Petre Williams-Raynor, Contributing Editor
JAMAICA HAS come away from the Warsaw Talks inspired to press ahead with global efforts to achieve a universal climate agreement by 2015.
"Warsaw may not have concluded to the best of everybody's expectations, but it did deliver on the three key objectives," senior negotiator Clifford Mahlung told The Gleaner earlier this month.
He said they include the establishment of an international mechanism on loss and damage that affords vulnerable countries protection from climate-related extreme weather events.
"An expert was identified to develop a two-year work programme, and an executive committee will be formed next year in Peru, in Lima, that will guide the process of developing the modalities and procedures for the mechanism," Mahlung noted.
"This crowns work that started over 20 years ago by the Alliance of Small Island States [of which Jamaica is a member] for an instrument to address losses from extreme events and slow-onset events. We see this really as a step in the right direction," he added.
Fuelled by Typhoon Haiyan that devastated the Philippines ahead of the talks, developing countries fought hard for the loss and damage mechanism - despite fierce opposition from some developed nations at times.
The mechanism is established under the Cancun Adaptation Framework, which was a compromise by developing countries who do not want funding for adaptation confused with financing for loss and damage.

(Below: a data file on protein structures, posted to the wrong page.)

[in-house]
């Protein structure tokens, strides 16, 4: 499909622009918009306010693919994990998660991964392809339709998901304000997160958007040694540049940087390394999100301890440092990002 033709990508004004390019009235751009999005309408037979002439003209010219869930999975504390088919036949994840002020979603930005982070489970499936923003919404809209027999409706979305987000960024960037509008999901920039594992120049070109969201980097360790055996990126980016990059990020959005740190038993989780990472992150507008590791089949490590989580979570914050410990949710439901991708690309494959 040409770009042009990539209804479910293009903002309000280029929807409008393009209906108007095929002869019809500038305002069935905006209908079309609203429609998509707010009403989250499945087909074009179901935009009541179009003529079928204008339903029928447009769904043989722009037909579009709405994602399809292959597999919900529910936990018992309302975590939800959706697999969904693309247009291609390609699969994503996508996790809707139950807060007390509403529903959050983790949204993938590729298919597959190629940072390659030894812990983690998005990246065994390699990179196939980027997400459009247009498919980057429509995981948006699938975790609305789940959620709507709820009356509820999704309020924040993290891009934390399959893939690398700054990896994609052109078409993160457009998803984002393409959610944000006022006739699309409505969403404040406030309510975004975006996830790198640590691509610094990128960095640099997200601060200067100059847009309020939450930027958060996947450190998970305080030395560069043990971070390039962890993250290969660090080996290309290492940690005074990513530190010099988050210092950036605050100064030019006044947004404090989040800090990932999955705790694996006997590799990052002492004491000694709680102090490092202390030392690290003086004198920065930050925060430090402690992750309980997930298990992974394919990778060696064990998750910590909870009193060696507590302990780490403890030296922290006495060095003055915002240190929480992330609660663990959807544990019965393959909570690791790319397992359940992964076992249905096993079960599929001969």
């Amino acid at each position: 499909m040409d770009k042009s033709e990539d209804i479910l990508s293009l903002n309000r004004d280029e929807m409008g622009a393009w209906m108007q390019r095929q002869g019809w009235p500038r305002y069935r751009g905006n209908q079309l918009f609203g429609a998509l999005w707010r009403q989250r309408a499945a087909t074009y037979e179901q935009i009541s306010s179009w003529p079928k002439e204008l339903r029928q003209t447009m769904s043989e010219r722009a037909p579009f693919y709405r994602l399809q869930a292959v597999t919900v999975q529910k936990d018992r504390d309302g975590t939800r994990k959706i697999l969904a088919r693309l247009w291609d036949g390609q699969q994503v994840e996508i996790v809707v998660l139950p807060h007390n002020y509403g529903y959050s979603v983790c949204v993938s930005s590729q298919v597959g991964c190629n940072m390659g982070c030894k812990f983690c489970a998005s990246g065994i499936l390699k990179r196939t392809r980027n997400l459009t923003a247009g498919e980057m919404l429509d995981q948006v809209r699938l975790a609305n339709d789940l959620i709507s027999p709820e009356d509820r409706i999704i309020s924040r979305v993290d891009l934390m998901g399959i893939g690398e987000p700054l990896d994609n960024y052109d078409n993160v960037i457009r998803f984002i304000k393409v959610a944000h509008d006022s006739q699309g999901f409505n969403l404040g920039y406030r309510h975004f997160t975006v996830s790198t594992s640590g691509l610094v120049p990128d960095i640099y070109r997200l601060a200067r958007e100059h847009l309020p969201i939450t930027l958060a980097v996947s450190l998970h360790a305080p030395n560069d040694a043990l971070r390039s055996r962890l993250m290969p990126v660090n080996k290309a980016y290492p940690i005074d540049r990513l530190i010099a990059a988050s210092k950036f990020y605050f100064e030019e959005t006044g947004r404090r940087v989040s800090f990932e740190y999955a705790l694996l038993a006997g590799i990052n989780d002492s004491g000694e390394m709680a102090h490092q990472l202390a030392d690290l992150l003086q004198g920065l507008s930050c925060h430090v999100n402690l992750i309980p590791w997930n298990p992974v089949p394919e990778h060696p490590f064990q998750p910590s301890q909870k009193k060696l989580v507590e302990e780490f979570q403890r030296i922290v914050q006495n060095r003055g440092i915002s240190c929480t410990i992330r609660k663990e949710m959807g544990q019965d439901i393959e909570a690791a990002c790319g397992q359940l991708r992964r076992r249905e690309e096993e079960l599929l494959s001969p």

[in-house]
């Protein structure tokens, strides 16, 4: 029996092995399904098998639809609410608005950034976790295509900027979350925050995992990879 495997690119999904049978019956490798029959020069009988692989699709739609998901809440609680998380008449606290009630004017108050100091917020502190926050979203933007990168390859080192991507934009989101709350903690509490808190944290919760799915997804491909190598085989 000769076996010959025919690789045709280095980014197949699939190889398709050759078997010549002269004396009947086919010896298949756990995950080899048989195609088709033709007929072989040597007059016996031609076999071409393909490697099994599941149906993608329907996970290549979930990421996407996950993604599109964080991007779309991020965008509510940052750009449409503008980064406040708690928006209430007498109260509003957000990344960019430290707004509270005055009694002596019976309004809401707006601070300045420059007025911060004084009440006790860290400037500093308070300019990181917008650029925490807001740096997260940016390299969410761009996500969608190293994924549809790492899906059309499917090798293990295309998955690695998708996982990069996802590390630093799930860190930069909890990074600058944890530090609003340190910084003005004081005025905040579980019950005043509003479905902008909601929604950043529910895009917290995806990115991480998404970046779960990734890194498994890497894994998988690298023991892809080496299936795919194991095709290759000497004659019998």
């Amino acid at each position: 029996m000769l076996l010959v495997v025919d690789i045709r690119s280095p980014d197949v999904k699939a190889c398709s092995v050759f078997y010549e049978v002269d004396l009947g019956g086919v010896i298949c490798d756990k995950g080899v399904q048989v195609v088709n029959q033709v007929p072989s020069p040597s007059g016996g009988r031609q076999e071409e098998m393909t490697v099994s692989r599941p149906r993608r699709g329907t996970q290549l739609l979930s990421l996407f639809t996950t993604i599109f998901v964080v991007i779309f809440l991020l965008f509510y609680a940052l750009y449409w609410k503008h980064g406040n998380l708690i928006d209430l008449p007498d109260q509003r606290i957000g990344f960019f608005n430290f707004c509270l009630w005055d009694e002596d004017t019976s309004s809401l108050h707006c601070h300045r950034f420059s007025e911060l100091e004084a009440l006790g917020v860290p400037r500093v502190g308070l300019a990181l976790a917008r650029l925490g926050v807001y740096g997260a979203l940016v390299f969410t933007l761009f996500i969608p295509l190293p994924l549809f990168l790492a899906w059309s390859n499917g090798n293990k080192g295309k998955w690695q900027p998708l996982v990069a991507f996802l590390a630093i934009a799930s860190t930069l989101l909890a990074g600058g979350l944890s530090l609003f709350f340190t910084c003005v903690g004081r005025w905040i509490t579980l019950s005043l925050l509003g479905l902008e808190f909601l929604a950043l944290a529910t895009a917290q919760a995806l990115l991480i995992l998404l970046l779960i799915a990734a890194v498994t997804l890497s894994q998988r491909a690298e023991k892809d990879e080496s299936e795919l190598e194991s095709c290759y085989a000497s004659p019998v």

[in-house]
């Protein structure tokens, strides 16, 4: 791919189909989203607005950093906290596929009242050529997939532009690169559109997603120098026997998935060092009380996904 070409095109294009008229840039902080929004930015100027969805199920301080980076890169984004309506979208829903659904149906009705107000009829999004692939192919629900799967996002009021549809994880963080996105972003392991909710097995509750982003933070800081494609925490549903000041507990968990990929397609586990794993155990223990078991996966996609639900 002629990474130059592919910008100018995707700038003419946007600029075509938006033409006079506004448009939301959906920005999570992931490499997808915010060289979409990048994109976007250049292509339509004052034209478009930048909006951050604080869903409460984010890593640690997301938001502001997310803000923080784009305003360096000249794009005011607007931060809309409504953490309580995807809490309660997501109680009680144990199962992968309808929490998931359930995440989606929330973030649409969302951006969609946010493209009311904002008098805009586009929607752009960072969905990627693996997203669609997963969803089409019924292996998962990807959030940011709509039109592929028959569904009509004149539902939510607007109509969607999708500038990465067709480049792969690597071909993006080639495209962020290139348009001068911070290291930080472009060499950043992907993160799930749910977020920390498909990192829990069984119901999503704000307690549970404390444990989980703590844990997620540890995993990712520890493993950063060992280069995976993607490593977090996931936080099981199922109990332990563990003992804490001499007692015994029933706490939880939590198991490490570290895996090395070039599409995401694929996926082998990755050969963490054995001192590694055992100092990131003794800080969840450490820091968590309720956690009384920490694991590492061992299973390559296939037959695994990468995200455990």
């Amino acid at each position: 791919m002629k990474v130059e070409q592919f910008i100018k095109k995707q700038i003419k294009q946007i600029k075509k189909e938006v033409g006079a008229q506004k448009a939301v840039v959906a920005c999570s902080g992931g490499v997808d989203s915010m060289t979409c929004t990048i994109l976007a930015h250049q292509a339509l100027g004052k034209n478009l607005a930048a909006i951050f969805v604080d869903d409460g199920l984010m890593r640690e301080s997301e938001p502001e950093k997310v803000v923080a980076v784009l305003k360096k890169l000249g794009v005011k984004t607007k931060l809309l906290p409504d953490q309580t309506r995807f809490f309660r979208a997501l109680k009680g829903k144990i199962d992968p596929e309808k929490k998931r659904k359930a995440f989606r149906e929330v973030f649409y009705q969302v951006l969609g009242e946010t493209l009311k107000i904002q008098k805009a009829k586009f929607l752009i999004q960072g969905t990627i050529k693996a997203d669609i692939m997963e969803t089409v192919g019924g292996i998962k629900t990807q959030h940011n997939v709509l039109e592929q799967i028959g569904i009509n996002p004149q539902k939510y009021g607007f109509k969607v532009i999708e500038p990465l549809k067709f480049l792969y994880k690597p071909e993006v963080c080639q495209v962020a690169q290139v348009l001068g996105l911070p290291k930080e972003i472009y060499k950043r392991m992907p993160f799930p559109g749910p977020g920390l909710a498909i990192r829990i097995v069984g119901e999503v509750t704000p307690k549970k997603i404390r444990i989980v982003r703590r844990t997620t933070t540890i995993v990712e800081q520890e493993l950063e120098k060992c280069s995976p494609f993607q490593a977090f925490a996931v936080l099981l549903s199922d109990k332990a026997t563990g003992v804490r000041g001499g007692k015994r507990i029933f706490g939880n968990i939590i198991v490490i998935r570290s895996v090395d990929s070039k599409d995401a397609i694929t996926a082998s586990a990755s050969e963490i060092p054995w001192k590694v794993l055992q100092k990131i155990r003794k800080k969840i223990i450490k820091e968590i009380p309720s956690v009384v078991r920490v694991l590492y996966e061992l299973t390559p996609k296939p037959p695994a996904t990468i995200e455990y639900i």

However, Mahlung said, "this structure will be reviewed in another three years with a view to bringing the mechanism under the authority of the COP [Conference of the Parties to the United Nations Framework Convention on Climate Change (UNFCCC)]".
Another important objective realised was progress on the ADP or Ad Hoc Working Group on the Durban Platform for Enhanced Action, whose work is to develop a new climate-change agreement applicable to all parties [to the UNFCCC] by 2015, to come into effect by 2020.
"Decisions were taken, particularly for countries to start developing areas of mitigation action that will develop into commitments that will be applicable to all in the 2015 agreement as well as to ensure that, some time next year, a negotiating text will be produced," Mahlung explained.
There were also decisions made on finance.
"The budget was [also] passed with the contributions of countries increased [though] marginally, mind you. Germany came forward with US$100 million to help bring some relief to some projects under the Adaptation Fund, so it will clear the pipeline until the price of CERs (certified emission reduction credits) become a bit better," he said.
Meanwhile, it was not until a day after the two weeks of talks officially ended on November 22 that parties were able to tie up the deal.
"At some points, it looked like everything could have fallen apart. We have to extend our heartiest congratulations to the Polish president [of the talks] and his staff. It reassures us that countries are willing to unite and do what is right. We hope that this spirit will continue through [to the] Lima [talks next year] and into Paris in 2015," he said.
Executive Secretary of the UNFCCC Christiana Figueres has said while there has been "essential progress" from the talks, there is still some way to go towards realising a 2015 agreement.
"We are witnessing ever more frequent, extreme weather events and the poor and vulnerable are already paying the price," she said. "Now governments, and especially developed nations, must go back to do their homework so they can put their plans on the table ahead of the Paris conference."